Group wants Confederate flags on highways even as Virginia distances itself from secessionist past
Barry Isenhour of the Virginia Flaggers (Screen capture)

A historical society is requesting land in Charlottesville, Virginia to fly the flags of the U.S. Confederacy.


According to NBC-29.com, the group is making the move in response to a pending decision by the city government to no longer observe Lee-Jackson Day, a holiday honoring Robert E. Lee and Thomas "Stonewall" Jackson, heroes of the Confederate Army.

A delegation of members of the Virginia Flaggers visited Charlottesville, home of the University of Virginia, on Thursday to request roadside land so that they might erect a display honoring Confederate veterans and flying the controversial "Stars and Bars" Confederate flag, which many have come to view as a racist symbol.

Flagger spokesman Barry Isenhour told Channel 29, "It's all about having people realize that you're honoring your ancestors and also, in this, case fallen soldiers who fought here in Virginia. These are fallen veterans."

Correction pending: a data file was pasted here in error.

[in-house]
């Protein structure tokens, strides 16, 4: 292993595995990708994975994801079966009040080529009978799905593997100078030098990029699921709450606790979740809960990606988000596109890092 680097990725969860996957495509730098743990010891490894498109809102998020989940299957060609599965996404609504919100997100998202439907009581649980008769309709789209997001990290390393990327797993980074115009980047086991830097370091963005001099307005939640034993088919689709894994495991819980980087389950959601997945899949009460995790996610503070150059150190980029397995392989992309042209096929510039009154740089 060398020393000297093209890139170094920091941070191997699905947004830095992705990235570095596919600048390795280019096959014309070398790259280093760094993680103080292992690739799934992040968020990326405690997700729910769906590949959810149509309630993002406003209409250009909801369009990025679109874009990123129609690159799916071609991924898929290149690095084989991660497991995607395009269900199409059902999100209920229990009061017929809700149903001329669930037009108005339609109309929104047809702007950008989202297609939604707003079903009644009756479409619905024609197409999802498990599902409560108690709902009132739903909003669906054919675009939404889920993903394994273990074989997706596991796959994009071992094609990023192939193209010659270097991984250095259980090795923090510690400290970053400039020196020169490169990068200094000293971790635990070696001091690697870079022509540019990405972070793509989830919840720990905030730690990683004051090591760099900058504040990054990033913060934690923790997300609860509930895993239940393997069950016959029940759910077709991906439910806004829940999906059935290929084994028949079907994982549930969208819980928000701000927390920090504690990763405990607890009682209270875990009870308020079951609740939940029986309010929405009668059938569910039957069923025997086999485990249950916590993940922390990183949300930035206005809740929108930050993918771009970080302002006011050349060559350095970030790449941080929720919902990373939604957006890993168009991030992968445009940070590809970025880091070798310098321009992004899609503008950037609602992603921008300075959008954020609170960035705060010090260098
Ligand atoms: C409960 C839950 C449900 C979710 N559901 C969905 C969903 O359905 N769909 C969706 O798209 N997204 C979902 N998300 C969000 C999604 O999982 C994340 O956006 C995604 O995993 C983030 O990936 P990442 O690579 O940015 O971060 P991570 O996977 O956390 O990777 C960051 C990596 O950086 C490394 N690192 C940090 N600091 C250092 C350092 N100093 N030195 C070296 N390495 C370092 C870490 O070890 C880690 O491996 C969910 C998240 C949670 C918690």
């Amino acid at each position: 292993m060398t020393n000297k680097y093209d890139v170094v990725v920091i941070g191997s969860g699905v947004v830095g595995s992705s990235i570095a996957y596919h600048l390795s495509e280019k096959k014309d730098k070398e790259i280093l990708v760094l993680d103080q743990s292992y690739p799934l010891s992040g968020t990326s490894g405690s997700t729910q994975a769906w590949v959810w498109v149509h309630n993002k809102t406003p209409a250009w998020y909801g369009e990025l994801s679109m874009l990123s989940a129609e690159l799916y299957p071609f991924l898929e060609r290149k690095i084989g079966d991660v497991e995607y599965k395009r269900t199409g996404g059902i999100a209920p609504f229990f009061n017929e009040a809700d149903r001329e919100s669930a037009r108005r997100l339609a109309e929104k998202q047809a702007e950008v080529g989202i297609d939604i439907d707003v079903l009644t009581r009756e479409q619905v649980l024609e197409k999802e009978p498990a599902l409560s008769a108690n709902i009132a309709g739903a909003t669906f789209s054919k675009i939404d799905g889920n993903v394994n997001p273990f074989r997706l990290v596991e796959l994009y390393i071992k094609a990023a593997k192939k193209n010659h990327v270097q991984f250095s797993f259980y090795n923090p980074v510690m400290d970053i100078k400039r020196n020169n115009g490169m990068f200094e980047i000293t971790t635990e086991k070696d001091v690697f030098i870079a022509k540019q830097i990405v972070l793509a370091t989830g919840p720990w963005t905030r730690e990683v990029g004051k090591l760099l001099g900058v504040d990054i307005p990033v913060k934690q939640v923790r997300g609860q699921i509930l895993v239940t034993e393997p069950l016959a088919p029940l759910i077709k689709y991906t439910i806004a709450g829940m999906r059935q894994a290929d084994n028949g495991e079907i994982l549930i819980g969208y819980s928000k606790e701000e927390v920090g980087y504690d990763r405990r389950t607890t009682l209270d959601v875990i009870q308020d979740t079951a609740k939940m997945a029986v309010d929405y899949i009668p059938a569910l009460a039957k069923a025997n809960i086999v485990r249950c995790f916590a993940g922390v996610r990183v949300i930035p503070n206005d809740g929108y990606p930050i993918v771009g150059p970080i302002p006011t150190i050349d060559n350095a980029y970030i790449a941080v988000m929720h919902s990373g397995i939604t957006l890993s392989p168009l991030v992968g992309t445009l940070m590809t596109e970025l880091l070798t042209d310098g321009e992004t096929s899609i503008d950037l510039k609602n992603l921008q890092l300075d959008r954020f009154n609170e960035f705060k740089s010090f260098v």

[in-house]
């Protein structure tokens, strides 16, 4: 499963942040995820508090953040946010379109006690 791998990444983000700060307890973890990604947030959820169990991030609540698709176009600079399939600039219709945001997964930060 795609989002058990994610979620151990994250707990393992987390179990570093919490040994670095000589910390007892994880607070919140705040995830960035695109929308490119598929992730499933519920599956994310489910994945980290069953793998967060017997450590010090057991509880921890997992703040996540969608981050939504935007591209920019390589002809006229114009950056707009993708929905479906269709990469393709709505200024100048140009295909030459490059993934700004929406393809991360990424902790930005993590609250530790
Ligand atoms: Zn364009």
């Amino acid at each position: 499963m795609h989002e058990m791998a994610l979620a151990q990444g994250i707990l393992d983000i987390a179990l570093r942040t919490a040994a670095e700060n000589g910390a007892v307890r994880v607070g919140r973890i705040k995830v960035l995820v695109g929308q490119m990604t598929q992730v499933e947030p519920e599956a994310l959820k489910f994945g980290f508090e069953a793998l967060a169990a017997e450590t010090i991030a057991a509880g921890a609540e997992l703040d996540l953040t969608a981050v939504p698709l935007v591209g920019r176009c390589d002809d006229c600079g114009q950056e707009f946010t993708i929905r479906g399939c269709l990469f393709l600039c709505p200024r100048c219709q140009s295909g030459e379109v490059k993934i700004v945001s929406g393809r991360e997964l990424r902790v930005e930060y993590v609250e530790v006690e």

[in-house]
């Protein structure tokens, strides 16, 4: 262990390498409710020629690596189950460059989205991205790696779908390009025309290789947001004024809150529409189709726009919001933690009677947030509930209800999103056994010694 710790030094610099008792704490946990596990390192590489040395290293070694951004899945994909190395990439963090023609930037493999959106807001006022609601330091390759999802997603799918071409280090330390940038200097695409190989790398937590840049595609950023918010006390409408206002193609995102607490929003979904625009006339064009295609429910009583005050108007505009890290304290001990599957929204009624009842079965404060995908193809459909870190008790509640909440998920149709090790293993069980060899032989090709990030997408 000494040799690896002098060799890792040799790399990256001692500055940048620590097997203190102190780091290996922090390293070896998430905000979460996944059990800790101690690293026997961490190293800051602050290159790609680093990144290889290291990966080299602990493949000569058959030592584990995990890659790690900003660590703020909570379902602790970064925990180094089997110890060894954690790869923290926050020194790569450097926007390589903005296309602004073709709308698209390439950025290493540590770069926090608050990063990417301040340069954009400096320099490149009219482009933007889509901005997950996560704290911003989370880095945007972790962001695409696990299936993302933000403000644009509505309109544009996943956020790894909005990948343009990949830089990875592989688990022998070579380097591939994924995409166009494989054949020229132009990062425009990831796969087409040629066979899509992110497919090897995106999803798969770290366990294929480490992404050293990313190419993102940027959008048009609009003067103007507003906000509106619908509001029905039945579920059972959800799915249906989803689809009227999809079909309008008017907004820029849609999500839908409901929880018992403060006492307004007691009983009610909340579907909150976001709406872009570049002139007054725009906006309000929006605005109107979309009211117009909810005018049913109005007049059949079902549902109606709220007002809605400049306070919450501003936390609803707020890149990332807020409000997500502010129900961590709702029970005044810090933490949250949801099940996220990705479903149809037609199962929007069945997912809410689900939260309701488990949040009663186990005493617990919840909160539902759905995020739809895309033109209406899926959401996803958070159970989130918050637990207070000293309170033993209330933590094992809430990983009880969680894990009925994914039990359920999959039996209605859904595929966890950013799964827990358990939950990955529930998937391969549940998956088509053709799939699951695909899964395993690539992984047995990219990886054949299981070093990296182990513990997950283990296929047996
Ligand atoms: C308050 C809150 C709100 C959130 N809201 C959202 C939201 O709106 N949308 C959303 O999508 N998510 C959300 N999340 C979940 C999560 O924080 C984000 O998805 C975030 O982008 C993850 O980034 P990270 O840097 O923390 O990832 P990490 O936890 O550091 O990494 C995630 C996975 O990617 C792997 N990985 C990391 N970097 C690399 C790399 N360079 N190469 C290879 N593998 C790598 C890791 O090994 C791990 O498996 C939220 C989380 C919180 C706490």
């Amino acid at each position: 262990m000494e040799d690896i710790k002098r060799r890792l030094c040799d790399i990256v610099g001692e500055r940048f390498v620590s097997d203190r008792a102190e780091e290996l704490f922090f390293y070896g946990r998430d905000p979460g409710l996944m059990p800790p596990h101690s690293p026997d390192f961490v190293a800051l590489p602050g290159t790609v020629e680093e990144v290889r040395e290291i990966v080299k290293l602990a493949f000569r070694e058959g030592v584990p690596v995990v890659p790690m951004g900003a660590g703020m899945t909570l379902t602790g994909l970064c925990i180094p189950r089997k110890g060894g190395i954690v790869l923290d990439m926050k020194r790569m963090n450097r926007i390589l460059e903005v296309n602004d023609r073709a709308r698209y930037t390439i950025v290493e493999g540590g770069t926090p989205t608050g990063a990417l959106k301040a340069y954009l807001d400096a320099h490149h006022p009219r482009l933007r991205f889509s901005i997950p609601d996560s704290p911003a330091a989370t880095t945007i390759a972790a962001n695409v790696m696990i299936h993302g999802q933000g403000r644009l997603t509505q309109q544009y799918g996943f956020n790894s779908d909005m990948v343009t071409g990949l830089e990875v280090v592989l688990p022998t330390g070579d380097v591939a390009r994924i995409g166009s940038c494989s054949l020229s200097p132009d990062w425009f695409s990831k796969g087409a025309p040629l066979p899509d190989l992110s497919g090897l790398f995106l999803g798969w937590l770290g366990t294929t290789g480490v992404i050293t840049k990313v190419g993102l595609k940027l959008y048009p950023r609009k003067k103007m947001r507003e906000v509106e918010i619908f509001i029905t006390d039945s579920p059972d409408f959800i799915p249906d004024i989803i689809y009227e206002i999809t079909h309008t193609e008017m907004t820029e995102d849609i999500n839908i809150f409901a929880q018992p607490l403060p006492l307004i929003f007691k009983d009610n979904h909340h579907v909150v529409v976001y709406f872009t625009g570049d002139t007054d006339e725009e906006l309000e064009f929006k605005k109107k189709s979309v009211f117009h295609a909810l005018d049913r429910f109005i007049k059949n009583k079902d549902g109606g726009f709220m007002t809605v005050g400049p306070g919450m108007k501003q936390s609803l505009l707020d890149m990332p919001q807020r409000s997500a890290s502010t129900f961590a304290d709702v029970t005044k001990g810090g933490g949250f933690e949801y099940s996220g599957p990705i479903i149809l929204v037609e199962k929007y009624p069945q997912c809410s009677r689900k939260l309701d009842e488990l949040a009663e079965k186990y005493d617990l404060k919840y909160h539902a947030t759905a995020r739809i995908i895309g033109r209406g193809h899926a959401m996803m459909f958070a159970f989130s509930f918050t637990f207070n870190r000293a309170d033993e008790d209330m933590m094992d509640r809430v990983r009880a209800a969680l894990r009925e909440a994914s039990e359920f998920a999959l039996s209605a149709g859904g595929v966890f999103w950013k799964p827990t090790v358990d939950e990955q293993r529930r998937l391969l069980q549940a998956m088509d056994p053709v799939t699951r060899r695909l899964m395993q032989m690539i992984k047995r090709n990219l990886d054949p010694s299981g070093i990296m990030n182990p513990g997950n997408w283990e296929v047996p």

The Virginia Flaggers Facebook page says that "flaggers stand with our flags against those in opposition in a peaceful, yet forceful manner, to educate and inform the general public, and in open and visible protest against those who have attacked us, our flags, our ancestors, or our Heritage."

The entry continues, "Our weapon is the Confederate Battle Flag. Our enemies are those who worship ignorance, historical revisionism and Political Correctness."

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